• The Tenuous Purpose

    This Blog is built - not, as some might expect, on a flimsy whim but on a strong and single minded principle.

    That principle concerns Biscuits and their position in the world.

    We are really very keen on biscuits.
    As are many of you out there.
    We think.

    We wish to create an archive of Arrowroot, a backlog of Bourbons and a catalogue of Chocolate Fingers. Anybody can contribute an entry - or dispute somebody else's - provided they are not dull.
    Even Americans who perhaps don't really have the heritage of biscuitry that we are fortunate to have here.

    Or maybe they do and we are unaware of the full glory of the cookie.

    We realise that this whole subject is admirably and concisely dealt with by that excellent and unbeatable website A Nice Cup of Tea and a Sit Down. Our feeble efforts will be as the kicking of a gadfly in the face of their wisdom and experience but we hope that we may have a small contribution to make.

  • Biscuit Encounters on Twitter

  • The Synod of Biscuitry

    James Alexander-Sinclair of Blackpitts
    Gardener, Blogger, Journalist, Lecturer etc, etc. Much of his life is spent loafing around other people’s gardens issuing directives and generally cluttering up the place. However, like the great Mr Kipling, he does (occasionally) make exceptionally good gardens. (Although even Mr Kipling messed up a bit with the Carrot and Walnut Mini Classics.)

    Mark Diacono of Otter Farm
    He does sterling work growing many inappropriate plants in Devon. He dedicates a great deal of time and effort nurturing a plethora of plants that are (mostly) totally unsuited to our climate. His is a life of such extreme eccentric dedication that to start a Blog about Biscuits seems perfectly normal. He treads gently in the footsteps of people like the great William Buckland,a professor of Geology who claimed that he could tell location by tasting the local topsoil.

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Sugary Ring of Fire

Biscuit  632I have a problem with biscuits.  It’s not that I don’t like them it’s to do with the amount I consume in a sitting which often leaves me feeling sick and not wanting any of that particular variety for some time.  I have ODd on most biscuit types at some point in my life, the only one that is impossible to tire of is of course the McVitie’s chocolate digestive.  It didn’t happen so much when I built my own gardens, the exercise burnt off excess, but these days the sedentary lifestyle as a designer means that there is a price to pay for gluttony.

But to celebrate the birth of the biscuit blog I recently bought a packet of Fox’s party rings.  I haven’t eaten them since I was about six years old but remember  the taste being slightly synthetic which is weird for someone weaned on Angel Delight, sherbet-filled flying saucers and Smash.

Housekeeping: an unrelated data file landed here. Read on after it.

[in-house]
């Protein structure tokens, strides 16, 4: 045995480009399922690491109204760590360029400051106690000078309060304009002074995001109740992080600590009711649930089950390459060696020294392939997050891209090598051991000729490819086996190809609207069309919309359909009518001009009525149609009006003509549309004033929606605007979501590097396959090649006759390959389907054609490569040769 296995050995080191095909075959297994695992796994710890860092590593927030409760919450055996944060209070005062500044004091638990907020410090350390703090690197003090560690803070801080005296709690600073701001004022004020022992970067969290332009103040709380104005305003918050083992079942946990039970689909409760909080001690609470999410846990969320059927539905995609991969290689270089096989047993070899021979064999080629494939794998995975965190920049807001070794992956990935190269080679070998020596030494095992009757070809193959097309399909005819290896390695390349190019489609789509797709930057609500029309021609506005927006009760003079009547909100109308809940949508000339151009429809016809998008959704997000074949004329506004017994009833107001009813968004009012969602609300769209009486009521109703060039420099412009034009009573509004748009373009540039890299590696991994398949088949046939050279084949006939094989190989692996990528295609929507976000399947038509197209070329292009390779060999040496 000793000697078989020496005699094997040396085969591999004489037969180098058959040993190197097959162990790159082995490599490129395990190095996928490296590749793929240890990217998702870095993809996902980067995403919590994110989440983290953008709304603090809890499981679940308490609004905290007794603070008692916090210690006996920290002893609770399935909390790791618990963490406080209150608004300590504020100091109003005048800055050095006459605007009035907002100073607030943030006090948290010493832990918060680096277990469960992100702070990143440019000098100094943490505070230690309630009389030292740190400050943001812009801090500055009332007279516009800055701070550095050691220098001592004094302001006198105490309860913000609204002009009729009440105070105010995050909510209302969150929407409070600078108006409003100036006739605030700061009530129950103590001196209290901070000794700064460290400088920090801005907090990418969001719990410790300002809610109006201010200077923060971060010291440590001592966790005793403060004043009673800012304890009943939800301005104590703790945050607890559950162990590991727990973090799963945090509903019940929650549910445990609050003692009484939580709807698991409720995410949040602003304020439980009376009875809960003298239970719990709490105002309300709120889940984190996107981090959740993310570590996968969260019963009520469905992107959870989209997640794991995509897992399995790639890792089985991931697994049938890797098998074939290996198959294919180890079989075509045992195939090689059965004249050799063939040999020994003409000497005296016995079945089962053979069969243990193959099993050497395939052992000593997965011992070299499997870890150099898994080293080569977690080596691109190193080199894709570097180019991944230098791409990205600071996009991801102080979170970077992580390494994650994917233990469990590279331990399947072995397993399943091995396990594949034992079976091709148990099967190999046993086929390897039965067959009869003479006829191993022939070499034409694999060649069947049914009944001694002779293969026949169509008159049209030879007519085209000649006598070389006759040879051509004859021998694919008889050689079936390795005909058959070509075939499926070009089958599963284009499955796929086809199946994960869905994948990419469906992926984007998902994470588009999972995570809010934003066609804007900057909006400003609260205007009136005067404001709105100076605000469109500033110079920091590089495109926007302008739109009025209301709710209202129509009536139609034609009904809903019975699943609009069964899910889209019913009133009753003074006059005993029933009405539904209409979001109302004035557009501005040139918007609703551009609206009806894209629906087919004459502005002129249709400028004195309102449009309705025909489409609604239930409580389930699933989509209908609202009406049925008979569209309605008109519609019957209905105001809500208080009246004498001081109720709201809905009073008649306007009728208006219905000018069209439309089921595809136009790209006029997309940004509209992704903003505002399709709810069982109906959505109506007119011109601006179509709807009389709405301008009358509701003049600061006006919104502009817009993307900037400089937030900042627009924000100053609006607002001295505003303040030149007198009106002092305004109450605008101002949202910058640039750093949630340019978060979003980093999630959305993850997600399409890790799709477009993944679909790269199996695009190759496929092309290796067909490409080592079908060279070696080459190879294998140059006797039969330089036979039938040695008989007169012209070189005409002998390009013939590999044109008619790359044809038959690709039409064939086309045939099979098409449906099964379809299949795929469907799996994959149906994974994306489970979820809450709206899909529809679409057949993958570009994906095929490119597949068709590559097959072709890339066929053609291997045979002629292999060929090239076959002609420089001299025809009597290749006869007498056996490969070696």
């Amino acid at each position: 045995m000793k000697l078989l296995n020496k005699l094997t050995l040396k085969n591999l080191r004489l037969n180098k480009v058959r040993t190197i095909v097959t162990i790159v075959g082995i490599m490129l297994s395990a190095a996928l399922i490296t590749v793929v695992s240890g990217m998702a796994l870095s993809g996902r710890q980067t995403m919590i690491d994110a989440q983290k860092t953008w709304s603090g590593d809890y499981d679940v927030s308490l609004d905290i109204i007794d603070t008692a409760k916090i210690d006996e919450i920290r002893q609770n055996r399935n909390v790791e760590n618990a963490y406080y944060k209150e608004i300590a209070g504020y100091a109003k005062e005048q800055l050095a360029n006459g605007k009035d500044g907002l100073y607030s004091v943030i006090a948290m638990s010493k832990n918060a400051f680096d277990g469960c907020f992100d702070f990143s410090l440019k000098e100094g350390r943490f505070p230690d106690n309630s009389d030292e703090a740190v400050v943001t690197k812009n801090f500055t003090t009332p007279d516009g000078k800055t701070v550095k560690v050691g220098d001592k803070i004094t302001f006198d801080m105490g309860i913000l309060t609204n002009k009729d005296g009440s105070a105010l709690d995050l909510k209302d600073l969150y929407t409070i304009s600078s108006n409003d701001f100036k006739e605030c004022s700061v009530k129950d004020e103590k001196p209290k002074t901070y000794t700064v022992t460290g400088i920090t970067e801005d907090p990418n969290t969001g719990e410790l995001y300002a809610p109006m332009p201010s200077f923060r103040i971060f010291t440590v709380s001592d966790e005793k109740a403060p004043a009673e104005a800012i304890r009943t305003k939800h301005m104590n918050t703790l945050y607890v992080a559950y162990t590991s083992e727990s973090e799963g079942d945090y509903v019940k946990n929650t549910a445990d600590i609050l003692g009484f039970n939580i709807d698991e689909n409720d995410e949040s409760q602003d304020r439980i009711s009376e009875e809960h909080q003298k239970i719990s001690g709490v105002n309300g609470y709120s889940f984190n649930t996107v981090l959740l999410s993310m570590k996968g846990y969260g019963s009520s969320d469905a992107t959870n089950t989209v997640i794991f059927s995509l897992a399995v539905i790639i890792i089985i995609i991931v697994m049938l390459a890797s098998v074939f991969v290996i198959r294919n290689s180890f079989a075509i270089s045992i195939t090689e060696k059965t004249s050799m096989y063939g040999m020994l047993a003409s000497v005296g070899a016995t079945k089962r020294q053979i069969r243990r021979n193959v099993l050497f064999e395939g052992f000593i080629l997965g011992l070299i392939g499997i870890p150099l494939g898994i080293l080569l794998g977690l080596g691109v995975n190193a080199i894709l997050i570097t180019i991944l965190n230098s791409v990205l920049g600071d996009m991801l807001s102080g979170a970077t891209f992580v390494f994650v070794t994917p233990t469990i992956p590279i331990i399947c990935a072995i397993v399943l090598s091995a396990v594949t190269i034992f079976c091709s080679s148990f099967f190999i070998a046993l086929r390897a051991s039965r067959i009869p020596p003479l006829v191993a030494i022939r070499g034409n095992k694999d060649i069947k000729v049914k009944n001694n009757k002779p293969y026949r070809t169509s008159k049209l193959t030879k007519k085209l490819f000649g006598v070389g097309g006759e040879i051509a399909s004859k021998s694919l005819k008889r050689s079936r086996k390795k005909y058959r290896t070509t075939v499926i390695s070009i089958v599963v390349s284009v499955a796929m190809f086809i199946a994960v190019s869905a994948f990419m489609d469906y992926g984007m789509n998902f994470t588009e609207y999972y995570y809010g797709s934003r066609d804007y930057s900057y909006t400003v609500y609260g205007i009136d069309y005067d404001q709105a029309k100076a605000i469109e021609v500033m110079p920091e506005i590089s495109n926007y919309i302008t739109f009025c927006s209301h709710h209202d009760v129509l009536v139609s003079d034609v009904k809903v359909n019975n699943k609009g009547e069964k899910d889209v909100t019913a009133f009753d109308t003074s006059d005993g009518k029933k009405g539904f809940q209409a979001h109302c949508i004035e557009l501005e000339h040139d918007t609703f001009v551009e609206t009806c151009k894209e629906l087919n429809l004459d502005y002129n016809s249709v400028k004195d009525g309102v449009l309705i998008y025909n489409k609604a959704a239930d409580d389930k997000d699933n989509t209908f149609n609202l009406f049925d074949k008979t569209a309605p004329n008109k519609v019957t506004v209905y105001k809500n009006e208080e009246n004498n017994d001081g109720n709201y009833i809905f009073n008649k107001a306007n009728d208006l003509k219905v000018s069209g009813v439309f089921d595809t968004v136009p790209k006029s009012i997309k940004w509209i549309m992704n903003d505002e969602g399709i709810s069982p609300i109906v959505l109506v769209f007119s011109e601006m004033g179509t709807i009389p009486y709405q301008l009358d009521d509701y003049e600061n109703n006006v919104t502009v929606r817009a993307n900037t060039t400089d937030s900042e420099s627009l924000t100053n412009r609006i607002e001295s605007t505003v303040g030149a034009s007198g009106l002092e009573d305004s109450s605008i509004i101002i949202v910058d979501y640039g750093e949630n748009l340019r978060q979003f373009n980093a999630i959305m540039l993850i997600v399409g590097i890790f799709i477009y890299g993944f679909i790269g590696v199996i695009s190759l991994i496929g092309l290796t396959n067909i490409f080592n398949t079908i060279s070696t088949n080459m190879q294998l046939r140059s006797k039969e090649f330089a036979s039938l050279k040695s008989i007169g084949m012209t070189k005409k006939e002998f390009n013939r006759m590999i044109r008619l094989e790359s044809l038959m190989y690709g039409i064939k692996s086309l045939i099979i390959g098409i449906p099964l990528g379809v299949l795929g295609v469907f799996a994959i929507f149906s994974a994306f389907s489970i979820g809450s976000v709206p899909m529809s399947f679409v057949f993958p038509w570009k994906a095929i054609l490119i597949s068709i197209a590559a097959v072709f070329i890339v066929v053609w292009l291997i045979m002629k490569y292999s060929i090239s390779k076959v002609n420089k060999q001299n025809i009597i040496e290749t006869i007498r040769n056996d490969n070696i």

There are twenty biscuits in a packet of Fox’s Party Rings and I showed remarkable restraint by eating only eleven (and giving two away) before visiting the osteopath this morning for a prolapsed disc.  On returning, two (unremarkable but synchronous) things came to mind: a) that the biscuits are somewhat similar in form to said prolapsed disc and b), how the form managed to creep into my subconscious and onto my drawing board this afternoon.  Whether or not the biscuit inspired sketches will get further than the concept stage remains to be seen but I will remind the potentially unimpressed client to be grateful that I wasn’t eating gingerbread men.

Cleve West

10 Responses

  1. Cleve – there would seem to be a consistency to your design ideas c.f. http://twitpic.com/d0itp
    or can you be guilty of self-plagiarism ?

  2. While merely gazing at your pic of those frightfully revolting looking biccies I felt holes appearing in my teeth. Thanks! No, really!

  3. So nice to see someone who still draws – doubt the result would have been the same if you had been using CAD.

    Perhaps it was some form of confectionery that inspired Dairmud Gavin’s Chelsea Gardens?

  4. These are closely related, both in colour and potential dental devastation, to the Playbox biscuit.
    Which is a whole new seam of 1960s biscuitry that needs exploration….

  5. I used to like those – a real treat at a birthday party. Unlike Iced Gems, which merely perforated your mouth with their sucrose spikes.

  6. Party rings – gross! An embarassment to the biscuit world.

  7. I remember liking them as a child, but I probably wouldn’t have them again, even for nostalgic reasons.

    I remember being impressed circa 1990, that the expiry was marked as “AUG 2018”. There’s a lot to be said about the economic importance of such products…

  8. Perhaps, given its influence on the design process, we could set up a ThinkingBiscuits Group to encourage and develop a broader, more enquiring attitude to biscuits?. This will encompass the aesthetic of biscuits, the philosophy of biscuits, and what biscuits mean or can offer.

  9. Party rings are a fashion/ design disaster think childrens party and the hell that goes with them…

  10. Sorry I forgot to ask: do they glow in the dark?

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